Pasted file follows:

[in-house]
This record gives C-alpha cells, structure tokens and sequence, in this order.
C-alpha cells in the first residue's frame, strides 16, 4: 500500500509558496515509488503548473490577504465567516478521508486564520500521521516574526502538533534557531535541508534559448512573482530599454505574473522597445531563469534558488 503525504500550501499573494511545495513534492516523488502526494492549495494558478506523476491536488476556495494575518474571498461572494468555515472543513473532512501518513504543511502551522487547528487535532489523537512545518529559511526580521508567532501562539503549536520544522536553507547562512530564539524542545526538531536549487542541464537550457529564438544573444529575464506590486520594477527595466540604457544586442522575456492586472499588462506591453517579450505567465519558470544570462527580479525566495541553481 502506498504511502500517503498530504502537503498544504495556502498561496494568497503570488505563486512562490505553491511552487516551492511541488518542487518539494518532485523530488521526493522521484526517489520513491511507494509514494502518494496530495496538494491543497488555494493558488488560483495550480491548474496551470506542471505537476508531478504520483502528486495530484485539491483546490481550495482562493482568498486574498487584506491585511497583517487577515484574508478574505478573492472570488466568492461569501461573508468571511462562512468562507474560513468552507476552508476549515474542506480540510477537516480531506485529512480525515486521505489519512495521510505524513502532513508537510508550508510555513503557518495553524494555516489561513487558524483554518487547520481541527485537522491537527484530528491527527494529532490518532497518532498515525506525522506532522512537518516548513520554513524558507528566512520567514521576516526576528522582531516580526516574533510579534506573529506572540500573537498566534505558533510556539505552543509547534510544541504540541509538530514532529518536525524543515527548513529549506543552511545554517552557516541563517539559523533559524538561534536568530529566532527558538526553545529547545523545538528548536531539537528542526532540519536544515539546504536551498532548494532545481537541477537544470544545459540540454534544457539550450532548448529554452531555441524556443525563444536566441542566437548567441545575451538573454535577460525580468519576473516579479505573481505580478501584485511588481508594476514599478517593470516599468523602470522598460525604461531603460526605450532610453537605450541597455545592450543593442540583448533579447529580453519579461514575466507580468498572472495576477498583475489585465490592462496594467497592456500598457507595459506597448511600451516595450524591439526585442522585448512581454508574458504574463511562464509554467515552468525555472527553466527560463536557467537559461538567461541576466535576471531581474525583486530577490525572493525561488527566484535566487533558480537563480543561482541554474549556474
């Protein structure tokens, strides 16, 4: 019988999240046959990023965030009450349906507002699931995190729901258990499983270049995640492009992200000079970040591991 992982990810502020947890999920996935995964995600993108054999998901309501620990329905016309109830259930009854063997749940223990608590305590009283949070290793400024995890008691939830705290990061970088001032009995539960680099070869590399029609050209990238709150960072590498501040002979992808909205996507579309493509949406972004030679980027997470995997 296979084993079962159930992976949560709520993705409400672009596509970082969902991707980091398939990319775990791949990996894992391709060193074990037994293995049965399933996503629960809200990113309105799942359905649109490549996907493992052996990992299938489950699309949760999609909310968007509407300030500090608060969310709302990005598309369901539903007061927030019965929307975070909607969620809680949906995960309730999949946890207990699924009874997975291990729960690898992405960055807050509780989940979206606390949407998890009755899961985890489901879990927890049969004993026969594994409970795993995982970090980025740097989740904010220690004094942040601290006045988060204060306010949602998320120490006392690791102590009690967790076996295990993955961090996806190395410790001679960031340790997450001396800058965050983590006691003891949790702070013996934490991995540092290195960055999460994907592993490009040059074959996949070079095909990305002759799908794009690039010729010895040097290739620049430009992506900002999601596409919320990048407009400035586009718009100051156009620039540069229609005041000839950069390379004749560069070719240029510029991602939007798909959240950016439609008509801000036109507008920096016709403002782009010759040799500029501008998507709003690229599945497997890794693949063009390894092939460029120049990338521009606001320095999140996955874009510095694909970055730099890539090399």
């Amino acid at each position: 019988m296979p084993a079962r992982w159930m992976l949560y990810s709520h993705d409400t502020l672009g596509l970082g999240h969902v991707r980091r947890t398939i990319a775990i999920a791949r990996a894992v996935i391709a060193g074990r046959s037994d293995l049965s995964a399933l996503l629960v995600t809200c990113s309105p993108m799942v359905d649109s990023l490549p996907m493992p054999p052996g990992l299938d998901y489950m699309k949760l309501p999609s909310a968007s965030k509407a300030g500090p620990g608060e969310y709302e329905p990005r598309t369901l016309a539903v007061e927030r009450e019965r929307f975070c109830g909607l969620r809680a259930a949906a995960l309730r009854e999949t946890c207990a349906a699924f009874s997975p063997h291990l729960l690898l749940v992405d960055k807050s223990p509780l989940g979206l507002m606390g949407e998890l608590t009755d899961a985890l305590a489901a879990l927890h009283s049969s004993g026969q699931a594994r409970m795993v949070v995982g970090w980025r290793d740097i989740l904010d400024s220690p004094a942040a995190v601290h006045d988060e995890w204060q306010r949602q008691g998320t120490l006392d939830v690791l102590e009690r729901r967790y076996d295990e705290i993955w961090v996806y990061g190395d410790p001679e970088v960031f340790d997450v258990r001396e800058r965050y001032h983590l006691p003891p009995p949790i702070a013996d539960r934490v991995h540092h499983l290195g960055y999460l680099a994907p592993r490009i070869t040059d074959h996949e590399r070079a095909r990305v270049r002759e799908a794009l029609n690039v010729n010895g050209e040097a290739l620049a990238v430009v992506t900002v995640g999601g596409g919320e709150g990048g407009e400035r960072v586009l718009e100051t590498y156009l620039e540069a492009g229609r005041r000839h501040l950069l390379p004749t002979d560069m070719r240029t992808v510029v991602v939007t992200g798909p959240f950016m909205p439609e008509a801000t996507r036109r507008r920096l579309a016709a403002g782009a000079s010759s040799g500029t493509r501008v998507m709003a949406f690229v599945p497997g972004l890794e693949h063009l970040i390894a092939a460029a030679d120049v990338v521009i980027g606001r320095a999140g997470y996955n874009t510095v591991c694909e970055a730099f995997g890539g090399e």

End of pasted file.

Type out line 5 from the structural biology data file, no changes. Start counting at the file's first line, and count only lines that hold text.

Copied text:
């Amino acid at each position: 019988m296979p084993a079962r992982w159930m992976l949560y990810s709520h993705d409400t502020l672009g596509l970082g999240h969902v991707r980091r947890t398939i990319a775990i999920a791949r990996a894992v996935i391709a060193g074990r046959s037994d293995l049965s995964a399933l996503l629960v995600t809200c990113s309105p993108m799942v359905d649109s990023l490549p996907m493992p054999p052996g990992l299938d998901y489950m699309k949760l309501p999609s909310a968007s965030k509407a300030g500090p620990g608060e969310y709302e329905p990005r598309t369901l016309a539903v007061e927030r009450e019965r929307f975070c109830g909607l969620r809680a259930a949906a995960l309730r009854e999949t946890c207990a349906a699924f009874s997975p063997h291990l729960l690898l749940v992405d960055k807050s223990p509780l989940g979206l507002m606390g949407e998890l608590t009755d899961a985890l305590a489901a879990l927890h009283s049969s004993g026969q699931a594994r409970m795993v949070v995982g970090w980025r290793d740097i989740l904010d400024s220690p004094a942040a995190v601290h006045d988060e995890w204060q306010r949602q008691g998320t120490l006392d939830v690791l102590e009690r729901r967790y076996d295990e705290i993955w961090v996806y990061g190395d410790p001679e970088v960031f340790d997450v258990r001396e800058r965050y001032h983590l006691p003891p009995p949790i702070a013996d539960r934490v991995h540092h499983l290195g960055y999460l680099a994907p592993r490009i070869t040059d074959h996949e590399r070079a095909r990305v270049r002759e799908a794009l029609n690039v010729n010895g050209e040097a290739l620049a990238v430009v992506t900002v995640g999601g596409g919320e709150g990048g407009e400035r960072v586009l718009e100051t590498y156009l620039e540069a492009g229609r005041r000839h501040l950069l390379p004749t002979d560069m070719r240029t992808v510029v991602v939007t992200g798909p959240f950016m909205p439609e008509a801000t996507r036109r507008r920096l579309a016709a403002g782009a000079s010759s040799g500029t493509r501008v998507m709003a949406f690229v599945p497997g972004l890794e693949h063009l970040i390894a092939a460029a030679d120049v990338v521009i980027g606001r320095a999140g997470y996955n874009t510095v591991c694909e970055a730099f995997g890539g090399e």